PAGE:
Besides fluid honey we also collected honey combs with a more cristalised honey on it. A wonderful produce to chew on we will also be giving out!
We also already talked about next year. As we have already discussed previously, for this first year , the cost per participating member has been 50 euros (with each member set to receive some 1-2 kg of honey). For year 2 and year 3 then, the cost per member will be 30 euros (and each member would receive again 1-2 kg of honey). The cost for a newly joining participants would again be 50 euros during their first year, since more participants means also again more of everything.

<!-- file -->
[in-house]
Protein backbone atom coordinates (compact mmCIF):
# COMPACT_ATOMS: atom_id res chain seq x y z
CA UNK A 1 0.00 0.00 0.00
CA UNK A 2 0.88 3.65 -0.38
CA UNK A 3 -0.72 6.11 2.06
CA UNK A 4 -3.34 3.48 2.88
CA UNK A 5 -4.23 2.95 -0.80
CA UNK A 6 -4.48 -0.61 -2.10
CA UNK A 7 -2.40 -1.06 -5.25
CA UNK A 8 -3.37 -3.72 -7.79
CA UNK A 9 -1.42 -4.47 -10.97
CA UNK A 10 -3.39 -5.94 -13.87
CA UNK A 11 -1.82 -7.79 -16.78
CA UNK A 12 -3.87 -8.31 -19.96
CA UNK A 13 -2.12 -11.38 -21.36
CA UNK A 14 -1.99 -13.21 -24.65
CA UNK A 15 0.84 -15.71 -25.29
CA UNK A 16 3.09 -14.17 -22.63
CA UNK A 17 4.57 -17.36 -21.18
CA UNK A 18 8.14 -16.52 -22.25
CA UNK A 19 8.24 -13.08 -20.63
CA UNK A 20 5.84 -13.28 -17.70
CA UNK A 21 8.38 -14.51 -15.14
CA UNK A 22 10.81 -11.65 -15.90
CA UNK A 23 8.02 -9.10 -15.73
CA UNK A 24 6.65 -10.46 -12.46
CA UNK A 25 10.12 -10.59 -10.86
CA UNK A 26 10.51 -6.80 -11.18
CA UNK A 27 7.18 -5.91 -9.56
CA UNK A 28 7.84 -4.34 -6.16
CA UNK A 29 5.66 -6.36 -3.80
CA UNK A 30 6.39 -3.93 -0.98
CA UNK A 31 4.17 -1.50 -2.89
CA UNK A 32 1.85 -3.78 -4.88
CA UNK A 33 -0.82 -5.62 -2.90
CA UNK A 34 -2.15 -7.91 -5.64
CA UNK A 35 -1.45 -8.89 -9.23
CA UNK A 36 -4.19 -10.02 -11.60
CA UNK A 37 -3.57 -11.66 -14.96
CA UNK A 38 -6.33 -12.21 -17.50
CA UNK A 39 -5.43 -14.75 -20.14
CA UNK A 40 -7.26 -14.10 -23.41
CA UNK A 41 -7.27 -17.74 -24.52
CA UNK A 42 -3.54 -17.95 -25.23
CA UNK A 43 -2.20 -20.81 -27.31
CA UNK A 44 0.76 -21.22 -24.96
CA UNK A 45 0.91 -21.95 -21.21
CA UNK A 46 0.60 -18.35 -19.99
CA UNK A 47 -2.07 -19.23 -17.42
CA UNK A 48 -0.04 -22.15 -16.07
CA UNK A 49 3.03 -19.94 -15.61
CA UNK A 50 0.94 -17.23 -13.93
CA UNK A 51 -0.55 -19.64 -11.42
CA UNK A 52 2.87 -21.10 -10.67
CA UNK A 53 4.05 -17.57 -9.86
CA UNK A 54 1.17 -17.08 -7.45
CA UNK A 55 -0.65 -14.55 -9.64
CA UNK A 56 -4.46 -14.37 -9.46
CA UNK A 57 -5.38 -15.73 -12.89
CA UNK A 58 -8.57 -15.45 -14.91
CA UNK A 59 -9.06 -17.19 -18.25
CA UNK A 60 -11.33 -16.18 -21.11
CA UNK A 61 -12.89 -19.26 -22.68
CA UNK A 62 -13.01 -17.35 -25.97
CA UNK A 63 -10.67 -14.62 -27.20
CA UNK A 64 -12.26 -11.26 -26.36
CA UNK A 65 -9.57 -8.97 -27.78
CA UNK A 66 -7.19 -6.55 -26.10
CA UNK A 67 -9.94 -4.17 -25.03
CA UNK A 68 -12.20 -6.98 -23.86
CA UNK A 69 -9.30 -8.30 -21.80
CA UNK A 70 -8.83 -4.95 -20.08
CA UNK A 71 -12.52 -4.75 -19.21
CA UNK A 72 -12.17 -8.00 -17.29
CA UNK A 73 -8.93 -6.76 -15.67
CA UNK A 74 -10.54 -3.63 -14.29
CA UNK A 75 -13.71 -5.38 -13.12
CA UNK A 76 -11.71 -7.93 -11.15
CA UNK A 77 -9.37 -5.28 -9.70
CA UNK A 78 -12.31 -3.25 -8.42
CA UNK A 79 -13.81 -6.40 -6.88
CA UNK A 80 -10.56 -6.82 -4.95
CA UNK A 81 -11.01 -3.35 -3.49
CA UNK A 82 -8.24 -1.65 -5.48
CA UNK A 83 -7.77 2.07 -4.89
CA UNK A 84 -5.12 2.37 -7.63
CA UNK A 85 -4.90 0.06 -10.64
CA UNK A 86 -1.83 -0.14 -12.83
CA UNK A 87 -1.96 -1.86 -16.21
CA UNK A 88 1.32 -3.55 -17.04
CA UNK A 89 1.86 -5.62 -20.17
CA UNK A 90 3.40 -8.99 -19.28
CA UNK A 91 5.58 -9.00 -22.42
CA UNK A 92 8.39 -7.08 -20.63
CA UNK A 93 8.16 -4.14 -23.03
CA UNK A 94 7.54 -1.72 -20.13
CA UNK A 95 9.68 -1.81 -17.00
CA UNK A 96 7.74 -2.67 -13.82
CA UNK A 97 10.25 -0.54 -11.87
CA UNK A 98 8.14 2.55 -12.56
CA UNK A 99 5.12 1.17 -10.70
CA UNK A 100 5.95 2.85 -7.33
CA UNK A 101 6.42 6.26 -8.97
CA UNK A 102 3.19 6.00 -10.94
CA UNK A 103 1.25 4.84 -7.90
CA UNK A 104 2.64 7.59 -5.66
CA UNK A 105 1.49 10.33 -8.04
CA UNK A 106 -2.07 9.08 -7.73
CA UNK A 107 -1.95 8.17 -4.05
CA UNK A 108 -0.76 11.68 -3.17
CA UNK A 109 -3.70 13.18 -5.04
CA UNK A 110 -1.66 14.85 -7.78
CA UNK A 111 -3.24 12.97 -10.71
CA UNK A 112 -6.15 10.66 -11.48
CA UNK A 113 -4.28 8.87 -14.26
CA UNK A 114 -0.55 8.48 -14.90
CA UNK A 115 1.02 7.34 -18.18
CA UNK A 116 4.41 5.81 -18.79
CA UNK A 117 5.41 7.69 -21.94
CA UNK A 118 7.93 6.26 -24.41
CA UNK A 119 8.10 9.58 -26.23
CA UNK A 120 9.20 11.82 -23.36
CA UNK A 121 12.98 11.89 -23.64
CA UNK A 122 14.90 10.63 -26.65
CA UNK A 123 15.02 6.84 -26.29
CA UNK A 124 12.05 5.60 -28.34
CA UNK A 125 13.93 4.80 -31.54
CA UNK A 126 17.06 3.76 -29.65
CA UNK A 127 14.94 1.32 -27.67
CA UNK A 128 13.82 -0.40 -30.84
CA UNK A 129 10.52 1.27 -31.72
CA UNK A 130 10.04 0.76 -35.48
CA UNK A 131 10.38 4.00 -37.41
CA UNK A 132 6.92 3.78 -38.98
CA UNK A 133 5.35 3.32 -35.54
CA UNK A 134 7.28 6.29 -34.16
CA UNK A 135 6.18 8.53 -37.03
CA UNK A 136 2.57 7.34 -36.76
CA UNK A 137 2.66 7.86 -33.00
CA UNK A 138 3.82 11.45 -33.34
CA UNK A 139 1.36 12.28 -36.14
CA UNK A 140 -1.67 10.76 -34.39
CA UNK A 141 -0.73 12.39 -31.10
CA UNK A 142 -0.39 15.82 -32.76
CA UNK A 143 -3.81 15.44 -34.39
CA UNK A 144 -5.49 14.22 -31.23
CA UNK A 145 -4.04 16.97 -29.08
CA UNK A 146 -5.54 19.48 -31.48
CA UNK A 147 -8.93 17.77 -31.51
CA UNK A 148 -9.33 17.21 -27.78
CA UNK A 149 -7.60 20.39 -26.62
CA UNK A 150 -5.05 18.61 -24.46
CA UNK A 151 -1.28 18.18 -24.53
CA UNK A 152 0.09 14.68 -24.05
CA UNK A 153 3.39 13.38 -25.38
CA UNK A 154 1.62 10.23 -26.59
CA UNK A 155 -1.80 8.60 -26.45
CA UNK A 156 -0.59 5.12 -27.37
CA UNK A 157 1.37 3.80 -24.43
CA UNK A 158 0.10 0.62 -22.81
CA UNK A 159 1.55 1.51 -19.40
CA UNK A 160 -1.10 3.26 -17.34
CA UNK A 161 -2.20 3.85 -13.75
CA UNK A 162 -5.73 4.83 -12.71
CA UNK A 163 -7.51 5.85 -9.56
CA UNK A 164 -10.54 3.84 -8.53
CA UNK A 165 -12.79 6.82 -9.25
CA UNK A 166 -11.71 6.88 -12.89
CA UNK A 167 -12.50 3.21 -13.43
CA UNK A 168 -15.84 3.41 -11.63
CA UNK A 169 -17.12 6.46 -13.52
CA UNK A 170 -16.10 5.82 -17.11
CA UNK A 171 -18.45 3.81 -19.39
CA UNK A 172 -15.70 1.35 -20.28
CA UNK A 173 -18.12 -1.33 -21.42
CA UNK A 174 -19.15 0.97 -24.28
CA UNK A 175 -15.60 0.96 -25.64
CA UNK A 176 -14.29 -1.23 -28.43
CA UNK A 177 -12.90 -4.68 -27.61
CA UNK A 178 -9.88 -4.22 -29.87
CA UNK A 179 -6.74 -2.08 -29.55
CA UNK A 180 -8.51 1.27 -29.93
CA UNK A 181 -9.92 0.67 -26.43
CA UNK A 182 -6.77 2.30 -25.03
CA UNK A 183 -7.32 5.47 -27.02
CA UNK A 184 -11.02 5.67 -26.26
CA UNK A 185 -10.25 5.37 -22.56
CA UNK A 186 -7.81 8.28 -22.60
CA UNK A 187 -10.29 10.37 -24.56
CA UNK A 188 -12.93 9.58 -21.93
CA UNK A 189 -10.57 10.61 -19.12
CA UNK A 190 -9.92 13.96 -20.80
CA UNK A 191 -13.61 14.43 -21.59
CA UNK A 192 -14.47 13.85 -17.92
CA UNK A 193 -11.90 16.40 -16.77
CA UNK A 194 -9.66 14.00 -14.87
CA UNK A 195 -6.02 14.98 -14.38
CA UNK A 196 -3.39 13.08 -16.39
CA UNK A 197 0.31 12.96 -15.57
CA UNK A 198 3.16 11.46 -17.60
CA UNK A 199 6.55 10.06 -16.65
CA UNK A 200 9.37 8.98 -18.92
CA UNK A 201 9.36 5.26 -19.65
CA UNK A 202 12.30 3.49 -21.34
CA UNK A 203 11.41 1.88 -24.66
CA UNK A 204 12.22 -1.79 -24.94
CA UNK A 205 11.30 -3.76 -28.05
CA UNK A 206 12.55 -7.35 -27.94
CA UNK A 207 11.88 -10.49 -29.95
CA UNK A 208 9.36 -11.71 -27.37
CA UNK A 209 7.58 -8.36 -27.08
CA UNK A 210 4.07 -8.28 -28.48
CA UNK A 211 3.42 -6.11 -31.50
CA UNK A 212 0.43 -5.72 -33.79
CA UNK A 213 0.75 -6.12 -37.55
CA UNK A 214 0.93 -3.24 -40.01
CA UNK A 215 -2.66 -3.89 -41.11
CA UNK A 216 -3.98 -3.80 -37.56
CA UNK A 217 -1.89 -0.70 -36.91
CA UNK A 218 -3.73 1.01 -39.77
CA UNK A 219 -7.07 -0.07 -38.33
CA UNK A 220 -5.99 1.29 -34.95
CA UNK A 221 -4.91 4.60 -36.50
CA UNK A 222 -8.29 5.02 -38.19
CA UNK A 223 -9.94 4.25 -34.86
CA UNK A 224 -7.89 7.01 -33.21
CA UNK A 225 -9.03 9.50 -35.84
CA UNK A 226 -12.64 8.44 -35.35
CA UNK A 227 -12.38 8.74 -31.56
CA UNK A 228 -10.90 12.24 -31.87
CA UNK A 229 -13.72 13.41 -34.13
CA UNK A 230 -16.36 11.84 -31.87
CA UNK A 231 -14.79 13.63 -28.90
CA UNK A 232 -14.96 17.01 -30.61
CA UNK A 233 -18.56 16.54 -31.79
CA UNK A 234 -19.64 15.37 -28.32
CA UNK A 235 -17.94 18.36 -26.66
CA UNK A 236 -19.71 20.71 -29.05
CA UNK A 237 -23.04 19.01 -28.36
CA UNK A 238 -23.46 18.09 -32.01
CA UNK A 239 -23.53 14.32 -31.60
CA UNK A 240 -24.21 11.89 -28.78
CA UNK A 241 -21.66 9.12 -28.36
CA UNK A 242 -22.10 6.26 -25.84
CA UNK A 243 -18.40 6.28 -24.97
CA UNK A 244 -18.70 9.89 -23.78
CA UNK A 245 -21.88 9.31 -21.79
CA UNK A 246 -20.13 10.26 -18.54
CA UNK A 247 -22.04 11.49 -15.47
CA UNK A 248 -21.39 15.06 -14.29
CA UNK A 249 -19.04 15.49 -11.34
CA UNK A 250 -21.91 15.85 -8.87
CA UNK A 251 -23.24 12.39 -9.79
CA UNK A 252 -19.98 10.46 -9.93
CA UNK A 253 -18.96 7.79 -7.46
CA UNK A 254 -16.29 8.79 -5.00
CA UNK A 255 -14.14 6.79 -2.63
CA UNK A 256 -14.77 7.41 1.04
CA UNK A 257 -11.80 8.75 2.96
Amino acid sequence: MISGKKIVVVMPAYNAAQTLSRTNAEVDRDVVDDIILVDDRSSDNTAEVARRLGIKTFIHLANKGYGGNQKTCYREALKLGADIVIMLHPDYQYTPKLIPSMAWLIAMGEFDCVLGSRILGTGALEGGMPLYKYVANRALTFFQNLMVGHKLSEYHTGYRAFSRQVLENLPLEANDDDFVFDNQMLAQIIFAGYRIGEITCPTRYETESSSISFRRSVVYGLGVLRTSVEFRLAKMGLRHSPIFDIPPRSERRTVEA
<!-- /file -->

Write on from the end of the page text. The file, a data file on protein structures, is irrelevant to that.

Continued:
But importantly also, we would want to set firmer grounds to the participatory mutual learning angle of this process during the next season. The proposal is to get together already during winter, forinstance in January. The frames are then to be cleaned as also rebuilt, using the wax we collected this year. Following that we can have a learning session with Jean, during which we would go over the proceedings that will need to be carried out in preparation and during next season, and form a team around that. A next invitation for that will still follow.
Thanking Jean and ofcourse the honeybees! Up with honeybees@omamaa!
t. Ruby & co.